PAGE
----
Be true to yourself about your product, your strengths, and your weaknesses. I'm in the creative field, so my brand reflects who I am as an artist. And as an artist, it takes time to both find your creative style and nurture your skills. When I first started receiving requests from potential clients, they had plenty of questions and a lot of them wanted me to make bouquets or arrangements that looked like some other paper artist's work. I spent an inordinate amount of time responding to inquiries and worrying about whether or not the client would accept my quote. I also wasn't particularly interested in a lot of the inquiries because I didn't feel like I was part of the client's vision; I felt like they were just shopping around for a paper flower artist, and I just happened to be one. Eventually I came to the realization that I did not want to compromise my art just to get business. In all honesty, at the time, I was still in the process of establishing a style of my own, so it was probably quite reasonable for people to be unsure of what to expect when purchasing from me! My brand was still in its early stages of development so my message was unclear and likely all over the place. It took a few months before I was really able to build up my portfolio with pieces that reflected my taste and style for delicate and realistic paper flowers. Around the same time, I was incredibly fortunate to cross paths with an old friend who commissioned me to make a bouquet with free-reign on how it would look and feel. This was a huge opportunity for me to show what I could do and further establish my brand. It was also a turning point for me. Making that bouquet made me realize that my strength was in creating intricate arrangements. Today, this is what my brand is known for. This also means that I have to accept that my style might not be everyone's cup of tea, but hey, that's ok because I¹m passionate about my vision. 6. Tell us about a few of your favourite local brands and why do they stand out to you? It's so hard to just list a few! We have so many fantastic entrepreneurs in the Toronto area. Here are a few of my favourite local brands right now: @yfl.art - Yolanda draws/paints adorable comic-book inspired superheroes and Harry Potter-inspired characters. She also paints large and colourful acrylic fluid pieces. With three kids, she somehow still finds time to appear at all these local art shows. @2clvr_designs - A fellow paper flower artist, Laura creates amazingly life-like paper flowers from cardstock! @shokochocolates - Royce is a high school friend of mine who is a teacher by day and a chocolatier by night. He creates chocolate confections and posts top-notch styled photos of them. He used to sell his chocolates under the name Shoko Chocolates, and now runs a blog @smoothiesandsundaes @christieathome - Christie's brand is all about living a healthy and balanced lifestyle. Her recipes are simple to follow and filled with delicious and fresh ingredients. I salivate every time I see her posts. 7. Where do you see your business heading in the next 3-5 years?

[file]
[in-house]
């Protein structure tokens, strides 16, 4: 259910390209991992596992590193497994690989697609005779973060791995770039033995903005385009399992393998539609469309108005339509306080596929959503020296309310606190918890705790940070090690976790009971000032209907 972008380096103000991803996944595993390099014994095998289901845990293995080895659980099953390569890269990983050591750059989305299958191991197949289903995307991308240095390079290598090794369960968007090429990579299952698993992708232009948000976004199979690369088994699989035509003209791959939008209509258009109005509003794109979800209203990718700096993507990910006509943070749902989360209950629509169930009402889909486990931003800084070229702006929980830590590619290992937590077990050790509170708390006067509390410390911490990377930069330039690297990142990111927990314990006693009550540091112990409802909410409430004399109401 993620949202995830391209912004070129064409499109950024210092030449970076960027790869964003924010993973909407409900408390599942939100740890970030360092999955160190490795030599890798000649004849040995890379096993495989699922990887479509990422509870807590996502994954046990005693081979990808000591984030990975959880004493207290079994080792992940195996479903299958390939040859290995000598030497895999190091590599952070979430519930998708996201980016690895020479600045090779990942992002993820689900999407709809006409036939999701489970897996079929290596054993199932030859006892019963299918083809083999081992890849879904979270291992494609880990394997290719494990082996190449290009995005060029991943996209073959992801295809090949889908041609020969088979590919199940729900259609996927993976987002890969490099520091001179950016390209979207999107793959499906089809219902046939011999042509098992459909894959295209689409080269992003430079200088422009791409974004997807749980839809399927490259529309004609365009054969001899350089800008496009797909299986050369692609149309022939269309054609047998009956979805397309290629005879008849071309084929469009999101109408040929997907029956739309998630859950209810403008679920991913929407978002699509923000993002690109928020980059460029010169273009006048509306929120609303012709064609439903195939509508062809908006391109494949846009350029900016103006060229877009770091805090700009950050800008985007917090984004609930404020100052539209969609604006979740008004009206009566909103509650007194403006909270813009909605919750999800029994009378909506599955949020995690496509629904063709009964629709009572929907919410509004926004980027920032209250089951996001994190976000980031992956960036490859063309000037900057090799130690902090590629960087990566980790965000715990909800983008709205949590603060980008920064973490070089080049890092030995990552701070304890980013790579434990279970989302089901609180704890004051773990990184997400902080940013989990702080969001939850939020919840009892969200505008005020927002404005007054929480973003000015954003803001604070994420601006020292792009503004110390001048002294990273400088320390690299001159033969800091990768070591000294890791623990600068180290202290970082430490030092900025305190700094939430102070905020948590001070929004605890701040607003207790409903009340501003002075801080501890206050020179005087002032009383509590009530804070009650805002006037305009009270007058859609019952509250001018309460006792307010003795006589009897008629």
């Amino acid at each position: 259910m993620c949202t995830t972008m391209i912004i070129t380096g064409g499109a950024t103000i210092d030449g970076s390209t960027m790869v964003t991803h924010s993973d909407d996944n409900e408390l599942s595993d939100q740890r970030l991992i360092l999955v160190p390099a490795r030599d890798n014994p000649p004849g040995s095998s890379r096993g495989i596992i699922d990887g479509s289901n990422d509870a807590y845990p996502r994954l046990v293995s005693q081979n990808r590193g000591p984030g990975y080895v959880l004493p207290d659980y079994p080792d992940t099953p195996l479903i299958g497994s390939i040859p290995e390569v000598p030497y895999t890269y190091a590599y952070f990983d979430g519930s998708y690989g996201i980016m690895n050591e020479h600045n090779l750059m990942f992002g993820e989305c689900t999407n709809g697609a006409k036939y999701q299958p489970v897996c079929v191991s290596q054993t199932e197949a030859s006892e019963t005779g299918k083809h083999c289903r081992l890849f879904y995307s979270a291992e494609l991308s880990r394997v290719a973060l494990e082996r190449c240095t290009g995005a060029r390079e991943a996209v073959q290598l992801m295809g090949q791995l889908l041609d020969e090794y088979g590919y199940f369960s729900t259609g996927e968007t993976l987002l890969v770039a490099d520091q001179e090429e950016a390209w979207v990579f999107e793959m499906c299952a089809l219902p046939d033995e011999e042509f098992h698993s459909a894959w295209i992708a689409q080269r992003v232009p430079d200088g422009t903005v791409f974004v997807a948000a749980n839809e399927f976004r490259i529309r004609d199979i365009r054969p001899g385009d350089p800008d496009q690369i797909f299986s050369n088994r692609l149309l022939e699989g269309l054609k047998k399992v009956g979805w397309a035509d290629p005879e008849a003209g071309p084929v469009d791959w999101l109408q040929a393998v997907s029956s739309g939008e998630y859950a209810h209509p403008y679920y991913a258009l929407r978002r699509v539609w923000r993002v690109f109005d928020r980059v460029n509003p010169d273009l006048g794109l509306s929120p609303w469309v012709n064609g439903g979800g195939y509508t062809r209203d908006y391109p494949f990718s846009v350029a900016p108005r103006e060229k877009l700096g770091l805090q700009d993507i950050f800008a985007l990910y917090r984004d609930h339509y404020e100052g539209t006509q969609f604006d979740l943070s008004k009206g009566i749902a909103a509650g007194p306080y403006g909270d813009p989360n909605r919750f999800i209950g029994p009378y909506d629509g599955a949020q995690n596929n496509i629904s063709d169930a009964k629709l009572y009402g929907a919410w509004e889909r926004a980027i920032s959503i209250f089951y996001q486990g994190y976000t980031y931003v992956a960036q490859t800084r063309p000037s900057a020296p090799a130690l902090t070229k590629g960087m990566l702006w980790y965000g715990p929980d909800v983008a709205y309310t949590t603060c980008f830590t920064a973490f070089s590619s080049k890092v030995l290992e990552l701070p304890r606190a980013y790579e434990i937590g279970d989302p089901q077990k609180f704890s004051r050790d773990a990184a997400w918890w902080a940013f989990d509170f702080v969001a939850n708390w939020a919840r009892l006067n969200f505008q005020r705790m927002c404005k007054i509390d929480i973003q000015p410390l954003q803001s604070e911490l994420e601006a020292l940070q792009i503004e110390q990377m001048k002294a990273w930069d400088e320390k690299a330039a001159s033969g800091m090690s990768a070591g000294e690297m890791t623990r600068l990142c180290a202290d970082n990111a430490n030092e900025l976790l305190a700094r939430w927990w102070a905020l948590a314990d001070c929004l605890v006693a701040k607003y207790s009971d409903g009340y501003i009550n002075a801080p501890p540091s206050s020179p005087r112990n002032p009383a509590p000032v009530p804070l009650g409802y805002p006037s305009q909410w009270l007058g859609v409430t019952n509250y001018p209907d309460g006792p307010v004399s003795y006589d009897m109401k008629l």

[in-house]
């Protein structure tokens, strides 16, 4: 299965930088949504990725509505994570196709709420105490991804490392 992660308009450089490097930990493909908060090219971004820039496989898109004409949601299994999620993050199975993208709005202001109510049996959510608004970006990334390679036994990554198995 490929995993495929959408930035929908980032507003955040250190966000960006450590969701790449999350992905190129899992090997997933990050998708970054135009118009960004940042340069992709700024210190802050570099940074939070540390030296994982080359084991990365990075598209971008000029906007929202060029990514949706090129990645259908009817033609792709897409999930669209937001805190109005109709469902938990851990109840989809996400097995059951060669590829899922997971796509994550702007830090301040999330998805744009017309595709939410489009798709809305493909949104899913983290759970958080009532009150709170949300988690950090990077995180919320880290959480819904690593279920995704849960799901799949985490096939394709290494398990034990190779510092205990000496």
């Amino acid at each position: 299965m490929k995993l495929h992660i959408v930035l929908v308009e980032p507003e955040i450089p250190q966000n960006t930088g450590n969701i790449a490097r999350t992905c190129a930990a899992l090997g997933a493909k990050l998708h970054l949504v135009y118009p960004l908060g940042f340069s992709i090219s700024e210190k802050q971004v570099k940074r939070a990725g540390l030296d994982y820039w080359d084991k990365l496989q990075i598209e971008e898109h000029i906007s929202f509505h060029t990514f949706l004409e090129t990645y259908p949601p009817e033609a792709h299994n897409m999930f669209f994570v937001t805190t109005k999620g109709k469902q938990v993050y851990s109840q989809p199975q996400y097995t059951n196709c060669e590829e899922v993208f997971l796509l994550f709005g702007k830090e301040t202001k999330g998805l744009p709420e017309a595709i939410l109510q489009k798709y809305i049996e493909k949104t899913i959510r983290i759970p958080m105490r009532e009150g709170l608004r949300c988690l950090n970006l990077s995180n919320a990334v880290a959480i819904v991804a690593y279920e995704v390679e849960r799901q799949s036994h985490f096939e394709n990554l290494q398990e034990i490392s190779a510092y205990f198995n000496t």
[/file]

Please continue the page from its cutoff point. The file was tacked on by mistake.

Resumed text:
I see my brand continuing to work with brides and also expanding to larger projects, such as installations. I'm also looking into doing some smaller projects, and possibly selling tutorials online. I would love to do more collaborations with other artists, and work more locally in the Toronto area. 8. How do you #workit everyday? Oh boy, since my main day job is taking care of a little person who is just learning to walk, my day often doesn't go as planned. I'll be lucky to be able to get one thing completely finished as planned. I am a meticulous planner and multi-tasker though, so I love making lists and planning a week at a time. Yes that's the lead time I need to get one thing done! Sticky notes are my best friend. When I have an order, I'm usually planning out my flowers and the colours and papers I'll need, and I schedule out time to dye and prep the paper, and make flowers. Other than the or two when Tristan is with my parents, I generally have two time slots per day - a 2 hour time slot during his first nap, and a second time slot after 9 p.m. when he sleeps. So, I often burn the midnight oil to stay on schedule.